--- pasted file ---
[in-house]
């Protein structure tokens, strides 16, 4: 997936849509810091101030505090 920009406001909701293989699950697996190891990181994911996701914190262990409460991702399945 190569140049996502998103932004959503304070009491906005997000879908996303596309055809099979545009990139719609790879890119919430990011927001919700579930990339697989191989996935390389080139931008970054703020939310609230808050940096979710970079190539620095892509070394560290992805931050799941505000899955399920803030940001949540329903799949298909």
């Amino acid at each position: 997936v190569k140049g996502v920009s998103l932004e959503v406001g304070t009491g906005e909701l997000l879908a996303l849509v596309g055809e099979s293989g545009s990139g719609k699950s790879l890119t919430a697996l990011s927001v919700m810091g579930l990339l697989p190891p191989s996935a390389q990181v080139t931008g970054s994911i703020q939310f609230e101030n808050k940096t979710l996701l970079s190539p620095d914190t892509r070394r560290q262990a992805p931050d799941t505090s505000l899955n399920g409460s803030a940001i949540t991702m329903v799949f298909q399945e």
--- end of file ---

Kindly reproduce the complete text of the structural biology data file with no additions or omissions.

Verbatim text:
[in-house]
């Protein structure tokens, strides 16, 4: 997936849509810091101030505090 920009406001909701293989699950697996190891990181994911996701914190262990409460991702399945 190569140049996502998103932004959503304070009491906005997000879908996303596309055809099979545009990139719609790879890119919430990011927001919700579930990339697989191989996935390389080139931008970054703020939310609230808050940096979710970079190539620095892509070394560290992805931050799941505000899955399920803030940001949540329903799949298909």
């Amino acid at each position: 997936v190569k140049g996502v920009s998103l932004e959503v406001g304070t009491g906005e909701l997000l879908a996303l849509v596309g055809e099979s293989g545009s990139g719609k699950s790879l890119t919430a697996l990011s927001v919700m810091g579930l990339l697989p190891p191989s996935a390389q990181v080139t931008g970054s994911i703020q939310f609230e101030n808050k940096t979710l996701l970079s190539p620095d914190t892509r070394r560290q262990a992805p931050d799941t505090s505000l899955n399920g409460s803030a940001i949540t991702m329903v799949f298909q399945e």